The National Palace Museum of Korea is a specialized repository and research institution for the Joseon royal and Korean imperial court artifacts. It opened on 15 August, 2005 to commemorate the 60th anniversary of Korea’s independence. On 28 November, 2007 the museum completed its renovation and reopened all of the galleries in the three-story building.
Collections of art and household goods from the court of the Joseon Dynasty had been unstably managed through long harsh periods of colonization, the Korean War and several decades of development. The Cultural Heritage Administration promoted a series of restoration projects for Joseon palaces in the mid 1980s, and collected scattered court objects from palaces, shrines and mausoleums to establish the Royal Museum, which opened at the Stone Hall of Deoksugung in 1992. Although the Royal Museum initially undertook the management, conservation, research and exhibition of Joseon court artifacts, its storage and exhibition spaces within the Stone Hall were by no means sufficient for permanent use. In 1993, a plan was approved by the president to establish the Museum of Joseon Royal History at the former venue of the National Museum of Korea, as soon as the National Museum moved to Yongsan in 2005.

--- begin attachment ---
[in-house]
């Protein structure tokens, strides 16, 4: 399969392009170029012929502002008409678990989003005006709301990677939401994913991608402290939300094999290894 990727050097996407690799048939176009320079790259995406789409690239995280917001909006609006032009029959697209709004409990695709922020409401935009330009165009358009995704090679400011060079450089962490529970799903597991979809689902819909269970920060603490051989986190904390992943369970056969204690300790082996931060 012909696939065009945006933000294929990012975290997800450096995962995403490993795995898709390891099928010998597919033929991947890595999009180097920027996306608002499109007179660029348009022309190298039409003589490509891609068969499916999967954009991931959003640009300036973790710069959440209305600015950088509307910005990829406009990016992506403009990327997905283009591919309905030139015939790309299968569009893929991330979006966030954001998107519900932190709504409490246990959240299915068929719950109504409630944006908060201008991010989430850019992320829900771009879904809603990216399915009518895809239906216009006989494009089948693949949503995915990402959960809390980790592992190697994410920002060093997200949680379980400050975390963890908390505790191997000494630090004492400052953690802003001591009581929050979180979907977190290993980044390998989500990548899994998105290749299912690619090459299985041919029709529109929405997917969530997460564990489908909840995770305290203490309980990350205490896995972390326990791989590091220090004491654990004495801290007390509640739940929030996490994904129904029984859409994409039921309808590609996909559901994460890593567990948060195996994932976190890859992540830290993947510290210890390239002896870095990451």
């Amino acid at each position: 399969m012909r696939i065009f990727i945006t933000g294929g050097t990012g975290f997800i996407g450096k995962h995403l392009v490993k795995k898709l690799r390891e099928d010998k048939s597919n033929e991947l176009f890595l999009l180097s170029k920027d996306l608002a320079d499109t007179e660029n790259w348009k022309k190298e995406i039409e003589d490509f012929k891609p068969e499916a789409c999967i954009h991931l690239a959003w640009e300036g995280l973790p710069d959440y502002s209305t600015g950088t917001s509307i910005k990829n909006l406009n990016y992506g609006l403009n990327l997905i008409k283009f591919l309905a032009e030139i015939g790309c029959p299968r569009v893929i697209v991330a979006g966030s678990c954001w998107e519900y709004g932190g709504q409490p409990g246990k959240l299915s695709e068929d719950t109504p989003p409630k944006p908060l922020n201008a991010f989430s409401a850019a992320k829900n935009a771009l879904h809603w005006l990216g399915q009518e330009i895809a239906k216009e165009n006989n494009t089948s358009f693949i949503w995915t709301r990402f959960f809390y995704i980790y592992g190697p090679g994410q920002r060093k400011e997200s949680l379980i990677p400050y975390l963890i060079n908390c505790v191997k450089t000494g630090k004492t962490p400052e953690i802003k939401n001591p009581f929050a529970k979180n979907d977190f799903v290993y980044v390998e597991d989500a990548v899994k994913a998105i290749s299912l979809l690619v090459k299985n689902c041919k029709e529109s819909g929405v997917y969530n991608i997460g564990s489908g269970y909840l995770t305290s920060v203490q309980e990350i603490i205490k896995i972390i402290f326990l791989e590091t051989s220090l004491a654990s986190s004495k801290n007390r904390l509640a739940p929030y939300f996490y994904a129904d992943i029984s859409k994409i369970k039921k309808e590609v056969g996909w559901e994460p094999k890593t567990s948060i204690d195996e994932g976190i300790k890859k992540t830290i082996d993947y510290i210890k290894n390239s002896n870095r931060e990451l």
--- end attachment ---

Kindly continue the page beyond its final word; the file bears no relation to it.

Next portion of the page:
The royal and imperial artifacts of the Joseon Dynasty were eventually housed in the central Gyeongbokgung area where the National Palace Museum of Korea is now located, after a decade of residence in Deoksugung. The museum encompasses an expanded collection of 40,000 items, five times as large an exhibition space as the former Deoksugung building and with a repository area which is thirty times larger. The objective of the National Palace Museum of Korea is to enrich contemporary culture in Korea and abroad by preserving cultural legacies and unveiling the splendor of the Joseon royal court.